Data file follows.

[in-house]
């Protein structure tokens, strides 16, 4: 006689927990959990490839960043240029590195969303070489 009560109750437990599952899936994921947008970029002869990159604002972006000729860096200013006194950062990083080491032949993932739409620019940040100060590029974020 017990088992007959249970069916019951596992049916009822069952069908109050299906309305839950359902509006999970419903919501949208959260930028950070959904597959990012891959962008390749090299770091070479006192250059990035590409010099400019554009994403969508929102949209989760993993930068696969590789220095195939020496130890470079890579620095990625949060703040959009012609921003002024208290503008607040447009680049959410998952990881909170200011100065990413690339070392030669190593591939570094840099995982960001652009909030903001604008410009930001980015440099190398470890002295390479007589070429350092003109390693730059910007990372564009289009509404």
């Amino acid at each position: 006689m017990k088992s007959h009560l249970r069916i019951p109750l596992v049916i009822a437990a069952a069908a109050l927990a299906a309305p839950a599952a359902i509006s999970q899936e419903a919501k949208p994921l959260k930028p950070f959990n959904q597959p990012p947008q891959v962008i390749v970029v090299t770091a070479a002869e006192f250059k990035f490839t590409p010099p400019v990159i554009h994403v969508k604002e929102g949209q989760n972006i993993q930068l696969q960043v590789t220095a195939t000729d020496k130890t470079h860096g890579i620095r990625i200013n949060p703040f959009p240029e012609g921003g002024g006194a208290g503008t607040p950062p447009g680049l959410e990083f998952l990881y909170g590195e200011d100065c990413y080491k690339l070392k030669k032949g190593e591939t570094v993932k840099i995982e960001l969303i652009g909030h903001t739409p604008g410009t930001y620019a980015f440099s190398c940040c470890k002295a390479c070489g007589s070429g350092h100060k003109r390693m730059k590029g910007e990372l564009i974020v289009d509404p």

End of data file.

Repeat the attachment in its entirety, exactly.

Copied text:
[in-house]
């Protein structure tokens, strides 16, 4: 006689927990959990490839960043240029590195969303070489 009560109750437990599952899936994921947008970029002869990159604002972006000729860096200013006194950062990083080491032949993932739409620019940040100060590029974020 017990088992007959249970069916019951596992049916009822069952069908109050299906309305839950359902509006999970419903919501949208959260930028950070959904597959990012891959962008390749090299770091070479006192250059990035590409010099400019554009994403969508929102949209989760993993930068696969590789220095195939020496130890470079890579620095990625949060703040959009012609921003002024208290503008607040447009680049959410998952990881909170200011100065990413690339070392030669190593591939570094840099995982960001652009909030903001604008410009930001980015440099190398470890002295390479007589070429350092003109390693730059910007990372564009289009509404």
């Amino acid at each position: 006689m017990k088992s007959h009560l249970r069916i019951p109750l596992v049916i009822a437990a069952a069908a109050l927990a299906a309305p839950a599952a359902i509006s999970q899936e419903a919501k949208p994921l959260k930028p950070f959990n959904q597959p990012p947008q891959v962008i390749v970029v090299t770091a070479a002869e006192f250059k990035f490839t590409p010099p400019v990159i554009h994403v969508k604002e929102g949209q989760n972006i993993q930068l696969q960043v590789t220095a195939t000729d020496k130890t470079h860096g890579i620095r990625i200013n949060p703040f959009p240029e012609g921003g002024g006194a208290g503008t607040p950062p447009g680049l959410e990083f998952l990881y909170g590195e200011d100065c990413y080491k690339l070392k030669k032949g190593e591939t570094v993932k840099i995982e960001l969303i652009g909030h903001t739409p604008g410009t930001y620019a980015f440099s190398c940040c470890k002295a390479c070489g007589s070429g350092h100060k003109r390693m730059k590029g910007e990372l564009i974020v289009d509404p």